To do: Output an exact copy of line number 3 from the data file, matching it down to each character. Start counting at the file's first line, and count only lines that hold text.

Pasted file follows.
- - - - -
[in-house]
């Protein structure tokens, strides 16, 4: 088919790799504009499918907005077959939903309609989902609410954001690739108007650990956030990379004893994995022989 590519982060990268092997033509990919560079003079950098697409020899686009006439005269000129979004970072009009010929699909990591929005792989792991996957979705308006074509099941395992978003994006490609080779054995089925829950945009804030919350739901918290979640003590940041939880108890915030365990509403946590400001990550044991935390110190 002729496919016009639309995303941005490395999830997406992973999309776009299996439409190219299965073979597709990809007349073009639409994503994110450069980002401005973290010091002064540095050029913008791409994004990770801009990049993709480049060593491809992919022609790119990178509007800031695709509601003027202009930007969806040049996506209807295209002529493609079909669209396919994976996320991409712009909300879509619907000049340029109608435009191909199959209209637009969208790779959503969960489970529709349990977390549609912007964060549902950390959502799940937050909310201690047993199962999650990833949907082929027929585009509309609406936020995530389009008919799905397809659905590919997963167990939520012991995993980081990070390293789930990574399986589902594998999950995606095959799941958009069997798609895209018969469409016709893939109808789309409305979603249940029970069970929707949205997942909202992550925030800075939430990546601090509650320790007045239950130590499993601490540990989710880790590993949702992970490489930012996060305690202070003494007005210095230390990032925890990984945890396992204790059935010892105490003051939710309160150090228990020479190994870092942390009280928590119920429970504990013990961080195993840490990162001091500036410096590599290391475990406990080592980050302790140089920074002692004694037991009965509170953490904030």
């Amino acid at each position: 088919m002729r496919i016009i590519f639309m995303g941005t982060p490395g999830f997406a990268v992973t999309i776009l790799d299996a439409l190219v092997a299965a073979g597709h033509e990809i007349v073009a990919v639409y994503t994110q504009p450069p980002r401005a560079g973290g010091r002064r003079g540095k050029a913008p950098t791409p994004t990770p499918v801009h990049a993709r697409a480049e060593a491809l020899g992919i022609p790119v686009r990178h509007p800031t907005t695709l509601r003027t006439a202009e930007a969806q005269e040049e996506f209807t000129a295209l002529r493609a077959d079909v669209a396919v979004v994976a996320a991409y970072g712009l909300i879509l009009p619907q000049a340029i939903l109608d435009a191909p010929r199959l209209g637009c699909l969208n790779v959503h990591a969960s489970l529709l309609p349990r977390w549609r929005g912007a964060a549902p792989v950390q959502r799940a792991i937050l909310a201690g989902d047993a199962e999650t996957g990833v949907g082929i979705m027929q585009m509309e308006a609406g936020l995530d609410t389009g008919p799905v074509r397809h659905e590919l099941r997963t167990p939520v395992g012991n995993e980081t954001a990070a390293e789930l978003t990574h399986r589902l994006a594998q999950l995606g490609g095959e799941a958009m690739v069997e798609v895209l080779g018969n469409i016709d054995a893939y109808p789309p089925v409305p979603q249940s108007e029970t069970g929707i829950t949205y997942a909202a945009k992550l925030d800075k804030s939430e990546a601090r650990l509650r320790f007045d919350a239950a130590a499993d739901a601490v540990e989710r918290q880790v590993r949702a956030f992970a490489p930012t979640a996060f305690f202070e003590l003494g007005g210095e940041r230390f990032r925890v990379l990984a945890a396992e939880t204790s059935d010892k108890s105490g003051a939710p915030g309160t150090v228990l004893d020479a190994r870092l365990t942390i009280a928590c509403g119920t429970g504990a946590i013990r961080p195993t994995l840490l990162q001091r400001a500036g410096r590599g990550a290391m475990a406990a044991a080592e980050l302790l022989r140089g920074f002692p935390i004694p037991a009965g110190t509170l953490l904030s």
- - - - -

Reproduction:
């Amino acid at each position: 088919m002729r496919i016009i590519f639309m995303g941005t982060p490395g999830f997406a990268v992973t999309i776009l790799d299996a439409l190219v092997a299965a073979g597709h033509e990809i007349v073009a990919v639409y994503t994110q504009p450069p980002r401005a560079g973290g010091r002064r003079g540095k050029a913008p950098t791409p994004t990770p499918v801009h990049a993709r697409a480049e060593a491809l020899g992919i022609p790119v686009r990178h509007p800031t907005t695709l509601r003027t006439a202009e930007a969806q005269e040049e996506f209807t000129a295209l002529r493609a077959d079909v669209a396919v979004v994976a996320a991409y970072g712009l909300i879509l009009p619907q000049a340029i939903l109608d435009a191909p010929r199959l209209g637009c699909l969208n790779v959503h990591a969960s489970l529709l309609p349990r977390w549609r929005g912007a964060a549902p792989v950390q959502r799940a792991i937050l909310a201690g989902d047993a199962e999650t996957g990833v949907g082929i979705m027929q585009m509309e308006a609406g936020l995530d609410t389009g008919p799905v074509r397809h659905e590919l099941r997963t167990p939520v395992g012991n995993e980081t954001a990070a390293e789930l978003t990574h399986r589902l994006a594998q999950l995606g490609g095959e799941a958009m690739v069997e798609v895209l080779g018969n469409i016709d054995a893939y109808p789309p089925v409305p979603q249940s108007e029970t069970g929707i829950t949205y997942a909202a945009k992550l925030d800075k804030s939430e990546a601090r650990l509650r320790f007045d919350a239950a130590a499993d739901a601490v540990e989710r918290q880790v590993r949702a956030f992970a490489p930012t979640a996060f305690f202070e003590l003494g007005g210095e940041r230390f990032r925890v990379l990984a945890a396992e939880t204790s059935d010892k108890s105490g003051a939710p915030g309160t150090v228990l004893d020479a190994r870092l365990t942390i009280a928590c509403g119920t429970g504990a946590i013990r961080p195993t994995l840490l990162q001091r400001a500036g410096r590599g990550a290391m475990a406990a044991a080592e980050l302790l022989r140089g920074f002692p935390i004694p037991a009965g110190t509170l953490l904030s």